Wednesday, October 18, 2017

Baby Signs® Program Introductory Video

Learn more about the Baby Signs® Program!  

Watch this introductory video.

Thursday, October 12, 2017

Free Baby Signs Poster "Halloween Signs"

Click on the poster or on the link below to download this free Baby Signs poster that features 7 fun signs for Halloween: Costume, Spider, Pumpkin, Afraid, Black, Cat and Candy.

Happy Signing!
Baby Signs Too, LLC

 Baby Signs Halloween Poster

Thursday, September 21, 2017

Helping Children Cope with Disaster


Linda Acredolo, Ph.D.
It seems whenever one turns on the TV these days there’s news of another disaster, whether hurricanes, tornadoes, earthquakes, floods, forest fires—or foreclosures and unemployment. Given how sensitive children are to the emotional atmosphere at their home, it’s very important for parents to be aware of the impact these traumatic occurrences can have on their little ones and to understand what they can do to mitigate the emotional consequences.

One of the blessings of the Internet age is that help for many problems is at one’s fingertips, and that includes advice on how to help children deal with disasters.  In culling through a number of the sources, many of the tips rang true based on our own knowledge of development.  We’ve listed these below and then, at the end, included addresses for a few specific websites that might be useful. 

How anxiety manifests itself: 
  • Increased separation anxiety
  • Reluctance to go to sleep
  • Nightmares
  • Reluctance to go to school/babysitter
  • Regression to less mature behavior
  • Acting out (e.g., sibling spats; tantrums)
  • Physical symptoms (e.g., tummy aches, head aches, etc)
  • Inability to concentrate
  • Withdrawn behavior and sad countenance

Helping children coping with disasters
  • Children detect parental anxiety, so admit your concerns while stressing your confidence in being able to cope with the problem.
  •  Emphasize the sources of support the family has received during the disaster, is currently receiving, and can count on down the line (e.g., extended family, friends, community resources, etc.). The goal is to help the child feel taken care of. 
  • Encourage your child to talk about the situation and his/her feelings
  • Treat expressed fears with respect rather trying to reduce them by being dismissive.
  • Reassure them over and over that they are safe.
  • Provide information about any ways you will try to avoid such traumas in the future if possible.
  • Congratulate them on any behaviors that were helpful during the crisis or helpful in its aftermath.
  • Understand that it’s natural for children to focus on how the disaster affected THEM (e.g., lost toys) rather than understanding the magnitude of the problems the adults face. 
  • Answer questions honestly, including admitting “I don’t know.”  In age-appropriate detail, describe the steps being taken to deal with any losses.
  • Re-establish routines as soon as possible, even if they have to vary from those in place before the disaster.  Children are comforted by being able to predict events.
  • TAKE CARE OF YOURSELF. Children can detect parental distress, so finding ways to make yourself feel better will pay off in dealing with your children—including helping you be patient with them.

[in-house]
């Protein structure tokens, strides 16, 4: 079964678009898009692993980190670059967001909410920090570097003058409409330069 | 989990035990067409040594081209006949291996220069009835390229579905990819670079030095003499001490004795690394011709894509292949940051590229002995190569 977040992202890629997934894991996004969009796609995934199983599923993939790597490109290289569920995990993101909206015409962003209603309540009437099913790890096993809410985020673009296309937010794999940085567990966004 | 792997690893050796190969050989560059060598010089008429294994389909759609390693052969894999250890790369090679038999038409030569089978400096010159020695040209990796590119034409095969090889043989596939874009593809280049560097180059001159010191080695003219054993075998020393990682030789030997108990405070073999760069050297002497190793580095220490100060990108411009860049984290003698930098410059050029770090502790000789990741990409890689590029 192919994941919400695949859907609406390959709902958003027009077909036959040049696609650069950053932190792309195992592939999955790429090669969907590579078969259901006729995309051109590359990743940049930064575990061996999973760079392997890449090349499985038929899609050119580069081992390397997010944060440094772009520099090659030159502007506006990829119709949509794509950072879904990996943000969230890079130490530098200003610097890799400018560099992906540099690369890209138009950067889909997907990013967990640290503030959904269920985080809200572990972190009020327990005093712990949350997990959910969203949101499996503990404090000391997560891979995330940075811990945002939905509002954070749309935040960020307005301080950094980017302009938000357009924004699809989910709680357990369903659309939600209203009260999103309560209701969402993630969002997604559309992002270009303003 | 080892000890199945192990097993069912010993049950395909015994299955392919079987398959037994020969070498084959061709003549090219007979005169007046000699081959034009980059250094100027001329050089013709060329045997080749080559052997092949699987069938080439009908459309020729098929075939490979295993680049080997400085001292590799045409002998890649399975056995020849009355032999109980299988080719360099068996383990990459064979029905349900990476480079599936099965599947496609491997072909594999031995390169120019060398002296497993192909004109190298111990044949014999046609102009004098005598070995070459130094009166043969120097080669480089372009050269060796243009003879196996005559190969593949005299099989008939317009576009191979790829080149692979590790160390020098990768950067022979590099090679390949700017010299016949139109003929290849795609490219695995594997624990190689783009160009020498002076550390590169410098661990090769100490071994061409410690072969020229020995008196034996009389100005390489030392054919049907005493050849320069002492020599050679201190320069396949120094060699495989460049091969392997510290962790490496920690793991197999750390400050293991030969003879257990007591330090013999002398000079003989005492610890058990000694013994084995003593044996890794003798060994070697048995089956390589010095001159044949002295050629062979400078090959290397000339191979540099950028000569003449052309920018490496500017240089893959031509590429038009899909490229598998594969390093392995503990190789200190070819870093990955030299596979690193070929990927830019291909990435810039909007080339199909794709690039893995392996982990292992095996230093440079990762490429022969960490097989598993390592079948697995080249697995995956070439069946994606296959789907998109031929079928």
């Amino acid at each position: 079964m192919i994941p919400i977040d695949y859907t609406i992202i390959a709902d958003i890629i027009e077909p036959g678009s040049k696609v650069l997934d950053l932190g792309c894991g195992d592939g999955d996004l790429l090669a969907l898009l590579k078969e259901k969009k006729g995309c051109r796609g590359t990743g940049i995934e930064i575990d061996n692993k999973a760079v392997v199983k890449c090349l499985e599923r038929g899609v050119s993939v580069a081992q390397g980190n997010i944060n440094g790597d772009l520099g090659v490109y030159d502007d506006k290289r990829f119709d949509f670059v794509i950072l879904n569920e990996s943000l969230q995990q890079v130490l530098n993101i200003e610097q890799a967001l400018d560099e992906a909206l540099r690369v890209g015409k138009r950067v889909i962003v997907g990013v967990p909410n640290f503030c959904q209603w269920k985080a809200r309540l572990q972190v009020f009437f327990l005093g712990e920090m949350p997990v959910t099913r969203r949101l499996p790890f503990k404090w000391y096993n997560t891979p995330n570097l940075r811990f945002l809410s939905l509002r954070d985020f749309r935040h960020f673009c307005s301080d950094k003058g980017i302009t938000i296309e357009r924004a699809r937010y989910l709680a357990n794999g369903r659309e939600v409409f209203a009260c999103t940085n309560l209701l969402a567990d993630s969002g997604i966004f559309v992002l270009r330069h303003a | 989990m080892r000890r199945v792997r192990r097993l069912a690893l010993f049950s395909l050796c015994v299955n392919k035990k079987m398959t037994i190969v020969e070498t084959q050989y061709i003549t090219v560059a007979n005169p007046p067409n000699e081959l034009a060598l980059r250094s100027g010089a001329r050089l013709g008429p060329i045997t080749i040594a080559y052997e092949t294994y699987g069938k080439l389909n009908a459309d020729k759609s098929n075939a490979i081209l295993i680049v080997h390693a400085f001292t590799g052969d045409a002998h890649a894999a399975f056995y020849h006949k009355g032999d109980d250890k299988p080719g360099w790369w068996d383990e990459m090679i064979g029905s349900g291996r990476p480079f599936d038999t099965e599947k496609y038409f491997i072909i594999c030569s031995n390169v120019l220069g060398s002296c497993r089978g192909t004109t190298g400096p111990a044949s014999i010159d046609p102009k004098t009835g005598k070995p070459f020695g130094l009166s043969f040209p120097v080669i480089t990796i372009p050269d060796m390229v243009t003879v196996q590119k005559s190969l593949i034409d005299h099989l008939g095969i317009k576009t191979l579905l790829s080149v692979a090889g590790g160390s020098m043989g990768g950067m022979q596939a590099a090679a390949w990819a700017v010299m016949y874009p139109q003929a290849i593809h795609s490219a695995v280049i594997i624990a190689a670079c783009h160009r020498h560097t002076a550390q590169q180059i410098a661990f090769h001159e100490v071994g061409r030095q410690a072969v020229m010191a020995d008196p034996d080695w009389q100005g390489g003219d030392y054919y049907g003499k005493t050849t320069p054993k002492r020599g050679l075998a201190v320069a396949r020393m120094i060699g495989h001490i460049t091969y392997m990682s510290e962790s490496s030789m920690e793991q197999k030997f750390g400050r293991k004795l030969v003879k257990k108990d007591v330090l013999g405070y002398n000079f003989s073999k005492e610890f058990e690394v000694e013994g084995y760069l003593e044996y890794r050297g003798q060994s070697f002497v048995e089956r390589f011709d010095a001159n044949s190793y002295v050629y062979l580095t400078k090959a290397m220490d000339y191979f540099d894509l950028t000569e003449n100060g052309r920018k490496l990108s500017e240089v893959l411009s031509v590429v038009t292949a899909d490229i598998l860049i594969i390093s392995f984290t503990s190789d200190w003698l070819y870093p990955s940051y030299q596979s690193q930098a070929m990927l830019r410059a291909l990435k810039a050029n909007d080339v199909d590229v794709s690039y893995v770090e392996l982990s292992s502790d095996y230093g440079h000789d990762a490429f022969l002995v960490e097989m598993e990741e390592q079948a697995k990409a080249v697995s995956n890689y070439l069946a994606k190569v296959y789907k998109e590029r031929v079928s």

• Find some fun things to do—movies, play-dates, trips to the park.  Such occasions will not only distract your child from his/her anxiety and fear, but also provide evidence that life goes on and can still be joyful.
  • Avoid exposure to newscasts or printed materials that show frightening images.
  • Keep promises.
  • Find ways to help others who have experienced losses.  Helping others reinforces the idea that people help each other, thereby increasing a child’s sense of security. 

For more information, check out these websites.

  • FEMA:

Happy signing (and don't forget to follow us on Facebook)! 

Linda Acredolo, Ph.D. 
Co-founder, the Baby Signs® Program 
Professor Emeritus, UC Davis

Sunday, January 12, 2014

Beware: Conformity Starts Early!

We all know how vulnerable teenagers are to peer pressure, but did you know that preschoolers are too? I don’t mean here the tendency for 3- and 4-year-olds to begin mimicking their playmates during play—one child imitating another child who has started to twirl around or act like a monkey. That’s just fun and has no important implications. The conformity at issue here is more insidious and has to do with agreeing publicly with an opinion expressed by others when the truth is that one’s own opinion is very different. In other words, hiding one’s own beliefs because they clash with one’s peers’ beliefs.

It turns out that 4-year-olds are vulnerable to this kind of peer pressure. How did the researchers discover this truth? In a very clever way. They sat groups of 4 children in cubbies arranged so that they couldn’t see each other but could hear each other answer questions posed by the “teacher.” The questions referred to specially designed picture books the children were given. The left page of each 2-page spread in the book showed three drawings of an animal (say a tiger) that were identical except for size. One was big (the “daddy” tiger), one was middle-sized (the “mommy” tiger) and one was small (the “baby” tiger). The right page of each spread showed one of these three versions and the child’s task was to tell the teacher which one it was, the daddy, mommy, or baby. The trick here was the fact that three of the children held copies of the same book while one child (who was always asked last) had a different book designed so the correct answer would clash with what the other children said. What they found was that the children—not always, but about a third of the time—would agree with what the other three kids had said even though they knew that answer to be wrong for their book.